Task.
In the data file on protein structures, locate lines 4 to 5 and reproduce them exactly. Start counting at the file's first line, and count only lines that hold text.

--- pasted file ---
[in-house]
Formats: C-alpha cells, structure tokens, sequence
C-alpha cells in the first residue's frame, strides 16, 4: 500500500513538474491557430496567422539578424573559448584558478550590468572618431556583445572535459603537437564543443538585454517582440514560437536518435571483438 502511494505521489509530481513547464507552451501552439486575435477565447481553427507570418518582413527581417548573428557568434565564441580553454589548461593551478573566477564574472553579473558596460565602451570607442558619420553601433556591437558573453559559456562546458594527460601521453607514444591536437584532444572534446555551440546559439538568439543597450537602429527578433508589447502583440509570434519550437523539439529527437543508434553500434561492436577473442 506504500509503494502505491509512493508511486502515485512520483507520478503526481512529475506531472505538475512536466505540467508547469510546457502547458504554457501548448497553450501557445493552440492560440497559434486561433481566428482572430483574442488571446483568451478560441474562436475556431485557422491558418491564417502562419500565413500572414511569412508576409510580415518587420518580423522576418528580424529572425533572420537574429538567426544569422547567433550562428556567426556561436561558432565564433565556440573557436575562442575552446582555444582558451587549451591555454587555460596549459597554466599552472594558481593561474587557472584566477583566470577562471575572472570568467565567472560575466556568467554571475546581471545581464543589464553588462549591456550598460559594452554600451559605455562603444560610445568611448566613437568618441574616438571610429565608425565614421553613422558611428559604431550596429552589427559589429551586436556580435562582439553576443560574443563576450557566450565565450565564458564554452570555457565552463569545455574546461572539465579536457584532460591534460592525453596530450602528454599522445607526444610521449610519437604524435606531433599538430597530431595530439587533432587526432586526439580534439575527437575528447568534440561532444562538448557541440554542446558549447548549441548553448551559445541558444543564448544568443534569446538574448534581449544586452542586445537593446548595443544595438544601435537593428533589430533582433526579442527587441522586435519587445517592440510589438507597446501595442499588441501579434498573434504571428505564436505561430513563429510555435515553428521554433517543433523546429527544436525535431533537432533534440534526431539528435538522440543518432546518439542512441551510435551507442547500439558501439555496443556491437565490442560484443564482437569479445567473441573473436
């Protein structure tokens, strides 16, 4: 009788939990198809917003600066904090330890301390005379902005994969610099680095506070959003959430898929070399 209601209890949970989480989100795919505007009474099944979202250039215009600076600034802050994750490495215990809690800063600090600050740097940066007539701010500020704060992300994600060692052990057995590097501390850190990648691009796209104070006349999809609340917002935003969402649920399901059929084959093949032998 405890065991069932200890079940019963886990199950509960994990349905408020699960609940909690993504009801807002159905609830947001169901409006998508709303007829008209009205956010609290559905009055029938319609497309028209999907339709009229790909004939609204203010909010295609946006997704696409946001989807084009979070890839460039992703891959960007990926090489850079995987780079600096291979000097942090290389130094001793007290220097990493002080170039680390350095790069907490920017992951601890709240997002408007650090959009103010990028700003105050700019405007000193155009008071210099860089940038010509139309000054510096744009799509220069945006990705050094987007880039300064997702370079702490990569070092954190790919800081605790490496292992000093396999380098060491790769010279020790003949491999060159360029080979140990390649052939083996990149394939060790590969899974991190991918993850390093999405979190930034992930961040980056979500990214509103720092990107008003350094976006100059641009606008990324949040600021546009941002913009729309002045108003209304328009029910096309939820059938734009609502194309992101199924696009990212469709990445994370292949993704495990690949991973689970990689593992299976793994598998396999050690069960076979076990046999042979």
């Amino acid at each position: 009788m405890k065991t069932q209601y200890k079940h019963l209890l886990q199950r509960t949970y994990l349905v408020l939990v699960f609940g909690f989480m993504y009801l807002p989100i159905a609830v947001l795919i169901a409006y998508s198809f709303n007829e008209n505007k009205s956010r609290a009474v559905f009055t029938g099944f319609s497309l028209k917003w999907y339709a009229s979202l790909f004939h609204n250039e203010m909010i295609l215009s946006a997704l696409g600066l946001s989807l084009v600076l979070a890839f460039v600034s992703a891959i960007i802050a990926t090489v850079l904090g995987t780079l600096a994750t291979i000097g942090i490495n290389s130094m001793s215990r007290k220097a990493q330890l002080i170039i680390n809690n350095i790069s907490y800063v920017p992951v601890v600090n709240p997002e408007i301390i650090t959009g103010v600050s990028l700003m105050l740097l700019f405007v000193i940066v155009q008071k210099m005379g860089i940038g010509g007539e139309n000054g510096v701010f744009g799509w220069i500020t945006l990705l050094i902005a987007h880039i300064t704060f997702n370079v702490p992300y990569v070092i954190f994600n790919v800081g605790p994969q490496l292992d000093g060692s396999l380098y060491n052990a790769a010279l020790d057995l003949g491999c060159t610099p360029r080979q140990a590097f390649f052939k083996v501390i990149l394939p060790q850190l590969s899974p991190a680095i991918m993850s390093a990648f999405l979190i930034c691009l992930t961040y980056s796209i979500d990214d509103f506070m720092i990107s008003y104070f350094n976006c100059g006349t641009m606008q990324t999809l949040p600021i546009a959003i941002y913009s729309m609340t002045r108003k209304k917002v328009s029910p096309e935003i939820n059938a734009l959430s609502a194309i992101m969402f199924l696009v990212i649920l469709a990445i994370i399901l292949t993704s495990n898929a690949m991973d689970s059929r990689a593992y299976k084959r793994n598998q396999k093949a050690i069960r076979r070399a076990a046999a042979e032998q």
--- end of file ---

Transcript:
């Protein structure tokens, strides 16, 4: 009788939990198809917003600066904090330890301390005379902005994969610099680095506070959003959430898929070399 209601209890949970989480989100795919505007009474099944979202250039215009600076600034802050994750490495215990809690800063600090600050740097940066007539701010500020704060992300994600060692052990057995590097501390850190990648691009796209104070006349999809609340917002935003969402649920399901059929084959093949032998 405890065991069932200890079940019963886990199950509960994990349905408020699960609940909690993504009801807002159905609830947001169901409006998508709303007829008209009205956010609290559905009055029938319609497309028209999907339709009229790909004939609204203010909010295609946006997704696409946001989807084009979070890839460039992703891959960007990926090489850079995987780079600096291979000097942090290389130094001793007290220097990493002080170039680390350095790069907490920017992951601890709240997002408007650090959009103010990028700003105050700019405007000193155009008071210099860089940038010509139309000054510096744009799509220069945006990705050094987007880039300064997702370079702490990569070092954190790919800081605790490496292992000093396999380098060491790769010279020790003949491999060159360029080979140990390649052939083996990149394939060790590969899974991190991918993850390093999405979190930034992930961040980056979500990214509103720092990107008003350094976006100059641009606008990324949040600021546009941002913009729309002045108003209304328009029910096309939820059938734009609502194309992101199924696009990212469709990445994370292949993704495990690949991973689970990689593992299976793994598998396999050690069960076979076990046999042979």
């Amino acid at each position: 009788m405890k065991t069932q209601y200890k079940h019963l209890l886990q199950r509960t949970y994990l349905v408020l939990v699960f609940g909690f989480m993504y009801l807002p989100i159905a609830v947001l795919i169901a409006y998508s198809f709303n007829e008209n505007k009205s956010r609290a009474v559905f009055t029938g099944f319609s497309l028209k917003w999907y339709a009229s979202l790909f004939h609204n250039e203010m909010i295609l215009s946006a997704l696409g600066l946001s989807l084009v600076l979070a890839f460039v600034s992703a891959i960007i802050a990926t090489v850079l904090g995987t780079l600096a994750t291979i000097g942090i490495n290389s130094m001793s215990r007290k220097a990493q330890l002080i170039i680390n809690n350095i790069s907490y800063v920017p992951v601890v600090n709240p997002e408007i301390i650090t959009g103010v600050s990028l700003m105050l740097l700019f405007v000193i940066v155009q008071k210099m005379g860089i940038g010509g007539e139309n000054g510096v701010f744009g799509w220069i500020t945006l990705l050094i902005a987007h880039i300064t704060f997702n370079v702490p992300y990569v070092i954190f994600n790919v800081g605790p994969q490496l292992d000093g060692s396999l380098y060491n052990a790769a010279l020790d057995l003949g491999c060159t610099p360029r080979q140990a590097f390649f052939k083996v501390i990149l394939p060790q850190l590969s899974p991190a680095i991918m993850s390093a990648f999405l979190i930034c691009l992930t961040y980056s796209i979500d990214d509103f506070m720092i990107s008003y104070f350094n976006c100059g006349t641009m606008q990324t999809l949040p600021i546009a959003i941002y913009s729309m609340t002045r108003k209304k917002v328009s029910p096309e935003i939820n059938a734009l959430s609502a194309i992101m969402f199924l696009v990212i649920l469709a990445i994370i399901l292949t993704s495990n898929a690949m991973d689970s059929r990689a593992y299976k084959r793994n598998q396999k093949a050690i069960r076979r070399a076990a046999a042979e032998q």